On January 24, 2007, President Bush signed Executive Order 13423. Among other provisions, this order requires federal agencies to use commercially available plug-in hybrid electric vehicles (PHEVs). On October 5, 2009, President Obama signed Executive Oder 13514, which sets government-wide fuel savings and greenhouse gas reduction goals and affirms the vehicle acquisition goals set in E.O. 13423.
Vehicle Purchase Tax Incentives
Some supporters of alternative fuel and advanced technology vehicles argue that tax incentives for the purchase of vehicles and fuels are more effective than any purchase mandate. In addition to the mandatory purchase requirements, EPAct 1992 established tax incentives for the purchase of electric vehicles and “clean-fuel vehicles,” including alternative fuel and hybrid vehicles. The Energy Policy Act of 2005 (Section 1341) significantly expanded and extended the vehicle purchase incentives, establishing tax credits for the purchase of fuel cell, hybrid, alternative fuel, and advanced diesel vehicles. For passenger vehicles, the credit is worth as much as $3,400 for hybrids and advanced diesels, and as much as $4,000 for alternative fuel vehicles, depending on vehicle attributes. The expiration date for the incentives also varies depending on the technology.34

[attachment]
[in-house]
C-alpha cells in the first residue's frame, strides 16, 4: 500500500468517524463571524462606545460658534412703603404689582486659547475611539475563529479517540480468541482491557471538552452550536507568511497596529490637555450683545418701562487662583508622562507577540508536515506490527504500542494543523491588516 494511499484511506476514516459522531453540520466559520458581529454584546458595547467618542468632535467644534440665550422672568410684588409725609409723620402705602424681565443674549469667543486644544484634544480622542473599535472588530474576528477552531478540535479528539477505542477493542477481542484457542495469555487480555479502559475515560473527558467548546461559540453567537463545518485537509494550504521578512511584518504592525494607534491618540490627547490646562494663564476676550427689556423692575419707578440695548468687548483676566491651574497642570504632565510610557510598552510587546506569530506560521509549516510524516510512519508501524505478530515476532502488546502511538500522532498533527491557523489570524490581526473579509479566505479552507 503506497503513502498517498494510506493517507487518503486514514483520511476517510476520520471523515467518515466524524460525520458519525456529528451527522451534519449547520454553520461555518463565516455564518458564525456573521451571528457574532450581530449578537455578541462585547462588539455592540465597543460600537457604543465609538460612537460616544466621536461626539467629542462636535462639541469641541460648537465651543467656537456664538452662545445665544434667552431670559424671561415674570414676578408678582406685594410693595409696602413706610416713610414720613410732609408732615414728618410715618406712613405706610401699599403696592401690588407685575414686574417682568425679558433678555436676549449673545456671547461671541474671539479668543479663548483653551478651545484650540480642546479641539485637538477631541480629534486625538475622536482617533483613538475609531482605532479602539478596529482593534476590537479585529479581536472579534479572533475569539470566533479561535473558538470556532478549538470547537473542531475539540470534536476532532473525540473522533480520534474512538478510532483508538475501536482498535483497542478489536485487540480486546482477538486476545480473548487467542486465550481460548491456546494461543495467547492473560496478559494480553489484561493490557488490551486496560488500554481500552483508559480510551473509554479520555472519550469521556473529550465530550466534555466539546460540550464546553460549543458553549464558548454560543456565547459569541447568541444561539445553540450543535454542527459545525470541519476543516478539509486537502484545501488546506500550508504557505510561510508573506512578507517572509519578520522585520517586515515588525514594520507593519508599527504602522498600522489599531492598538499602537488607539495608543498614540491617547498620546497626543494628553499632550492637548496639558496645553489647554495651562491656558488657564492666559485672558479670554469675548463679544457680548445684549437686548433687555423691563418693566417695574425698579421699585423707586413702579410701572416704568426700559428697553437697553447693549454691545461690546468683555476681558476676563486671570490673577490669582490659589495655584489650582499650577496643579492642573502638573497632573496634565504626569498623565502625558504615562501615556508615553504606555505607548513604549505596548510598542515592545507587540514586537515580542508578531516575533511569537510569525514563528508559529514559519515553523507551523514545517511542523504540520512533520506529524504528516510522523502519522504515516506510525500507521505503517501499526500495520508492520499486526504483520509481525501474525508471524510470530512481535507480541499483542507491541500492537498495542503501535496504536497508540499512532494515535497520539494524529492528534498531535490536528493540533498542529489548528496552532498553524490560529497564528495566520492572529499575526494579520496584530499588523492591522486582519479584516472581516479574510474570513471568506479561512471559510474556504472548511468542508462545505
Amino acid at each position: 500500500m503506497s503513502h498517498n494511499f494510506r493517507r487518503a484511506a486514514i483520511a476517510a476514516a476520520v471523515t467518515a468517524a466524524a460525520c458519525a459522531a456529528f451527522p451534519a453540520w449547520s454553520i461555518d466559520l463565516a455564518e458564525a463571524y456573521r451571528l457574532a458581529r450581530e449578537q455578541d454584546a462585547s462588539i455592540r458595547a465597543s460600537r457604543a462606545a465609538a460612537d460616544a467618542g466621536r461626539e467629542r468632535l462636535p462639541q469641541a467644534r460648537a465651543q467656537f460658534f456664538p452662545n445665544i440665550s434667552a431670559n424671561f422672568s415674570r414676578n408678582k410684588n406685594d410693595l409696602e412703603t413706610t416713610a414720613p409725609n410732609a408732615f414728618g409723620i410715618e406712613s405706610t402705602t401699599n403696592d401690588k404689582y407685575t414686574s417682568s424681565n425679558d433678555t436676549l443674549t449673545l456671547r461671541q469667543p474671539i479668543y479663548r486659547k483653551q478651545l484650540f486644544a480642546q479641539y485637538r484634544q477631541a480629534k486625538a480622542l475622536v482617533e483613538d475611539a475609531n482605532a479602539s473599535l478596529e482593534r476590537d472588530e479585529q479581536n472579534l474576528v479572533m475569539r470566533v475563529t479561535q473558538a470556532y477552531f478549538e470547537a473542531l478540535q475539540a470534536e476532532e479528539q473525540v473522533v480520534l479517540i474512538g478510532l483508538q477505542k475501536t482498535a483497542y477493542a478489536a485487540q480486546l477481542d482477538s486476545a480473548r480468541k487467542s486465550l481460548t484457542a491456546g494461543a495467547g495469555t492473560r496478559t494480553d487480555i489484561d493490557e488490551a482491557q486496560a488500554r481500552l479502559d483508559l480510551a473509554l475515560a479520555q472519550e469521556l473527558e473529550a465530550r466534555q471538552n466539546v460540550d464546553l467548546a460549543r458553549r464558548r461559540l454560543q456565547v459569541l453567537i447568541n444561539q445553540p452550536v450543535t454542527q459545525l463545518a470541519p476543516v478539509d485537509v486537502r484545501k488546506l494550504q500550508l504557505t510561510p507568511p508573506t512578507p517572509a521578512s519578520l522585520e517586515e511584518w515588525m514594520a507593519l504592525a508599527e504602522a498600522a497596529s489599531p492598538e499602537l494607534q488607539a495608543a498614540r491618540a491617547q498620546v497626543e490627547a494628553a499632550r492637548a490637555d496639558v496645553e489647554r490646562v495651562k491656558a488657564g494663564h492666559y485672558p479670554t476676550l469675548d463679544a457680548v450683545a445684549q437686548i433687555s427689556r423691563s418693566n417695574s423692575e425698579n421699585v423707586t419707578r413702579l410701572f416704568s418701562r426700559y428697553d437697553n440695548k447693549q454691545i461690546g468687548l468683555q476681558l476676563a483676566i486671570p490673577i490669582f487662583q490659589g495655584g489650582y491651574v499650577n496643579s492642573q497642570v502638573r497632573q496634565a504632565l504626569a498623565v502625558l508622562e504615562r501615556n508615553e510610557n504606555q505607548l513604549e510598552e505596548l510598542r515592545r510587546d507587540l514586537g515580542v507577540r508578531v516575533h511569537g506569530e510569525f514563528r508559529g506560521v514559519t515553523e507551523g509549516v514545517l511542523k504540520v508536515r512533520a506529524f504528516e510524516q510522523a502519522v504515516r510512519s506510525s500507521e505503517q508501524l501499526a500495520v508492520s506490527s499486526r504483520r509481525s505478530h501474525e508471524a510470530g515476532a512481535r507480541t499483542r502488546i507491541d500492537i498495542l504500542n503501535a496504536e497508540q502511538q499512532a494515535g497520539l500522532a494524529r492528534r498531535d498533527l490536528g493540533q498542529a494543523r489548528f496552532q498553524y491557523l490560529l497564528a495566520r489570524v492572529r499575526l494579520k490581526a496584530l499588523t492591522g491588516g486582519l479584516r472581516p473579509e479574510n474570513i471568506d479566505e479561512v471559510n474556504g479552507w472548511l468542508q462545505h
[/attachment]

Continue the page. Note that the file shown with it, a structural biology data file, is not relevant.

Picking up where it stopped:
The Emergency Economic Stabilization Act of 2008 established a tax credit for the purchase of plug-in vehicles, both pure electric vehicles and plug-in hybrids (i.e., gasoline/electric hybrid vehicles that can fuel on gasoline or be recharged from the electric grid.) For passenger vehicles, the credit is a maximum of $7,500, depending on the vehicle’s battery capacity.
The American Recovery and Reinvestment Act of 2009 (P.L. 111-5) significantly modified the plug-in credits: the law eliminated the credit for vehicles above 14,000 pounds after 2009; established a credit of up to $2,500 for 2-wheeled, 3-wheeled, and low-speed 4-wheeled plug-in vehicles; and established a credit of up to $4,000 for the conversion of existing vehicles to run on battery power. The law also allows purchasers to claim the plug-in, alternative fuel vehicle, and hybrid tax credits even if they are subject to the Alternative Minimum Tax (AMT)—previously, taxpayers subject to the AMT could not claim these credits. Eligibility for the plug-in tax credit phases out once a manufacturer has produced 200,000 vehicles eligible for the credit. However, it is unclear whether any automaker will hit this mark before the credit expires at the end of 2014.